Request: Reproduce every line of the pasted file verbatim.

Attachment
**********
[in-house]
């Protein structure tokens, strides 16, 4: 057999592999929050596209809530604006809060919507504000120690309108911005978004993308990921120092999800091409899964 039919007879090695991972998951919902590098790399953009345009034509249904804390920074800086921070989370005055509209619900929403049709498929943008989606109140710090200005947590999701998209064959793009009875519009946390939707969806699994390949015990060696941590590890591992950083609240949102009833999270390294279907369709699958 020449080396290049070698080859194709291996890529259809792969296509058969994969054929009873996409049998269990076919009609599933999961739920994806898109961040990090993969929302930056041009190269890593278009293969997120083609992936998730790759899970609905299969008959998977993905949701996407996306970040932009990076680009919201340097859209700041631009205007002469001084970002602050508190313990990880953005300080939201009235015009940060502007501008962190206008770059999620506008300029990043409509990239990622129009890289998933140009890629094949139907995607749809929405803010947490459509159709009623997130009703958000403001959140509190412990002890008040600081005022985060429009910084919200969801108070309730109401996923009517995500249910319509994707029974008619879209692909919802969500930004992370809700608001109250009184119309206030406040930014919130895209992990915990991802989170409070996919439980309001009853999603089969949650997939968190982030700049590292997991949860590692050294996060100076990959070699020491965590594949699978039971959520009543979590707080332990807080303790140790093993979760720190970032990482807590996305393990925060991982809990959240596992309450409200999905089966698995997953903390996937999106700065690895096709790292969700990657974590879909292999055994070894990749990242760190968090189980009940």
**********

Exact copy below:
[in-house]
């Protein structure tokens, strides 16, 4: 057999592999929050596209809530604006809060919507504000120690309108911005978004993308990921120092999800091409899964 039919007879090695991972998951919902590098790399953009345009034509249904804390920074800086921070989370005055509209619900929403049709498929943008989606109140710090200005947590999701998209064959793009009875519009946390939707969806699994390949015990060696941590590890591992950083609240949102009833999270390294279907369709699958 020449080396290049070698080859194709291996890529259809792969296509058969994969054929009873996409049998269990076919009609599933999961739920994806898109961040990090993969929302930056041009190269890593278009293969997120083609992936998730790759899970609905299969008959998977993905949701996407996306970040932009990076680009919201340097859209700041631009205007002469001084970002602050508190313990990880953005300080939201009235015009940060502007501008962190206008770059999620506008300029990043409509990239990622129009890289998933140009890629094949139907995607749809929405803010947490459509159709009623997130009703958000403001959140509190412990002890008040600081005022985060429009910084919200969801108070309730109401996923009517995500249910319509994707029974008619879209692909919802969500930004992370809700608001109250009184119309206030406040930014919130895209992990915990991802989170409070996919439980309001009853999603089969949650997939968190982030700049590292997991949860590692050294996060100076990959070699020491965590594949699978039971959520009543979590707080332990807080303790140790093993979760720190970032990482807590996305393990925060991982809990959240596992309450409200999905089966698995997953903390996937999106700065690895096709790292969700990657974590879909292999055994070894990749990242760190968090189980009940």